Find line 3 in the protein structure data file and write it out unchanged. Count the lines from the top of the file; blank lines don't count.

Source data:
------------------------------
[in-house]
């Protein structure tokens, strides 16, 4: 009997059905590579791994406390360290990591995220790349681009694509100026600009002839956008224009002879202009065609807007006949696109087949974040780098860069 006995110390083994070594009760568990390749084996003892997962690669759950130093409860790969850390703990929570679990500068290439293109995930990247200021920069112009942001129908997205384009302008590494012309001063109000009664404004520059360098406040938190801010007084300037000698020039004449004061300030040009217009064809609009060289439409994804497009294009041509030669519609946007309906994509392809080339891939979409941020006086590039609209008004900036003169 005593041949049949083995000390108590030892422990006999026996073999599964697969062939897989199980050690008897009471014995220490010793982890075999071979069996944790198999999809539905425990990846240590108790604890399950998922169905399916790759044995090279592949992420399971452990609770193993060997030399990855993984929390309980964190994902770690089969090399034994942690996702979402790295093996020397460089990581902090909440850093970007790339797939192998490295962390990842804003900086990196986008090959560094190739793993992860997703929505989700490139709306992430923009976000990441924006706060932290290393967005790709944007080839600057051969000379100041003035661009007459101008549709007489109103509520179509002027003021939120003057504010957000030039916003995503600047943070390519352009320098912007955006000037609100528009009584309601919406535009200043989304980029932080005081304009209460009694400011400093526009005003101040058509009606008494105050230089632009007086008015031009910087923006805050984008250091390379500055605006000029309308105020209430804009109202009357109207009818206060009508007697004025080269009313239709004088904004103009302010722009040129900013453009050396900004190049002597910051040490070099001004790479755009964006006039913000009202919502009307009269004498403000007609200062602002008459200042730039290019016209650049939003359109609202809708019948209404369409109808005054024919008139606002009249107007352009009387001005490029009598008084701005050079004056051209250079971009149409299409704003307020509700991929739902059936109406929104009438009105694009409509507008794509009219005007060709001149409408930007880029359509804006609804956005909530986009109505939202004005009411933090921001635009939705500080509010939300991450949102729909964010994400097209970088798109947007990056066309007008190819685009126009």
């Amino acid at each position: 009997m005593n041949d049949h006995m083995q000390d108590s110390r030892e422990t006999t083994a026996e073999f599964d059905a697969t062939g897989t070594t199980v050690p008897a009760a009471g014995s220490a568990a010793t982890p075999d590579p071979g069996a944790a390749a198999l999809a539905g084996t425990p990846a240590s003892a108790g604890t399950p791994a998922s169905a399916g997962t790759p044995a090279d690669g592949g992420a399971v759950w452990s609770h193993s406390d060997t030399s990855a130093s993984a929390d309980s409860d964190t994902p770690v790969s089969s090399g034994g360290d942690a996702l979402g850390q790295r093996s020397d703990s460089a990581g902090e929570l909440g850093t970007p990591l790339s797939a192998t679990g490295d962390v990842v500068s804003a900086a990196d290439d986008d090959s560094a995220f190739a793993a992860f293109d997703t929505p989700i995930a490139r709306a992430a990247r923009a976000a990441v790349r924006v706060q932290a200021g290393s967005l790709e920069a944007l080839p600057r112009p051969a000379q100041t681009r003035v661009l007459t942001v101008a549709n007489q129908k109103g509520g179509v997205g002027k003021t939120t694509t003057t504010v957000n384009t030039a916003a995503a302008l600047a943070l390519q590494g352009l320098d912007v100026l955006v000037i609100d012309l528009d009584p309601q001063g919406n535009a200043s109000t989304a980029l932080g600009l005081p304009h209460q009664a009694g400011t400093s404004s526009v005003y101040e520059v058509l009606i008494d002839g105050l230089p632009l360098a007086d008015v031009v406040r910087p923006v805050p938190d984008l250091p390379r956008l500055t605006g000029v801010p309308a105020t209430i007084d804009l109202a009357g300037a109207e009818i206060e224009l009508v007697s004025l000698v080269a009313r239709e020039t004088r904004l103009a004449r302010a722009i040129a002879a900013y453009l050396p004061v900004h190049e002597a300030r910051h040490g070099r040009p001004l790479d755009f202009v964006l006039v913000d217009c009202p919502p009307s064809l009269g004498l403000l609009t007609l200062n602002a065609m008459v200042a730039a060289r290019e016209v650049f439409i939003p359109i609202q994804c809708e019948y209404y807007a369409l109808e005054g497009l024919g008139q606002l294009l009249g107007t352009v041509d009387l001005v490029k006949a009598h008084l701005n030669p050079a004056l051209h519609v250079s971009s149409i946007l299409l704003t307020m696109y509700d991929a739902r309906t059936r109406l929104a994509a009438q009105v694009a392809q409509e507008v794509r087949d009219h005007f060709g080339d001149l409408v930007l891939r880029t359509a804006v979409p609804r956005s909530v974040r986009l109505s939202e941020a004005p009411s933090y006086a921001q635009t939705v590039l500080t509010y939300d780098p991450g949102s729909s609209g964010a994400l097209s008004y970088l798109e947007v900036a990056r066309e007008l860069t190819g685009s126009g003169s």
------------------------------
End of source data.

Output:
């Amino acid at each position: 009997m005593n041949d049949h006995m083995q000390d108590s110390r030892e422990t006999t083994a026996e073999f599964d059905a697969t062939g897989t070594t199980v050690p008897a009760a009471g014995s220490a568990a010793t982890p075999d590579p071979g069996a944790a390749a198999l999809a539905g084996t425990p990846a240590s003892a108790g604890t399950p791994a998922s169905a399916g997962t790759p044995a090279d690669g592949g992420a399971v759950w452990s609770h193993s406390d060997t030399s990855a130093s993984a929390d309980s409860d964190t994902p770690v790969s089969s090399g034994g360290d942690a996702l979402g850390q790295r093996s020397d703990s460089a990581g902090e929570l909440g850093t970007p990591l790339s797939a192998t679990g490295d962390v990842v500068s804003a900086a990196d290439d986008d090959s560094a995220f190739a793993a992860f293109d997703t929505p989700i995930a490139r709306a992430a990247r923009a976000a990441v790349r924006v706060q932290a200021g290393s967005l790709e920069a944007l080839p600057r112009p051969a000379q100041t681009r003035v661009l007459t942001v101008a549709n007489q129908k109103g509520g179509v997205g002027k003021t939120t694509t003057t504010v957000n384009t030039a916003a995503a302008l600047a943070l390519q590494g352009l320098d912007v100026l955006v000037i609100d012309l528009d009584p309601q001063g919406n535009a200043s109000t989304a980029l932080g600009l005081p304009h209460q009664a009694g400011t400093s404004s526009v005003y101040e520059v058509l009606i008494d002839g105050l230089p632009l360098a007086d008015v031009v406040r910087p923006v805050p938190d984008l250091p390379r956008l500055t605006g000029v801010p309308a105020t209430i007084d804009l109202a009357g300037a109207e009818i206060e224009l009508v007697s004025l000698v080269a009313r239709e020039t004088r904004l103009a004449r302010a722009i040129a002879a900013y453009l050396p004061v900004h190049e002597a300030r910051h040490g070099r040009p001004l790479d755009f202009v964006l006039v913000d217009c009202p919502p009307s064809l009269g004498l403000l609009t007609l200062n602002a065609m008459v200042a730039a060289r290019e016209v650049f439409i939003p359109i609202q994804c809708e019948y209404y807007a369409l109808e005054g497009l024919g008139q606002l294009l009249g107007t352009v041509d009387l001005v490029k006949a009598h008084l701005n030669p050079a004056l051209h519609v250079s971009s149409i946007l299409l704003t307020m696109y509700d991929a739902r309906t059936r109406l929104a994509a009438q009105v694009a392809q409509e507008v794509r087949d009219h005007f060709g080339d001149l409408v930007l891939r880029t359509a804006v979409p609804r956005s909530v974040r986009l109505s939202e941020a004005p009411s933090y006086a921001q635009t939705v590039l500080t509010y939300d780098p991450g949102s729909s609209g964010a994400l097209s008004y970088l798109e947007v900036a990056r066309e007008l860069t190819g685009s126009g003169s």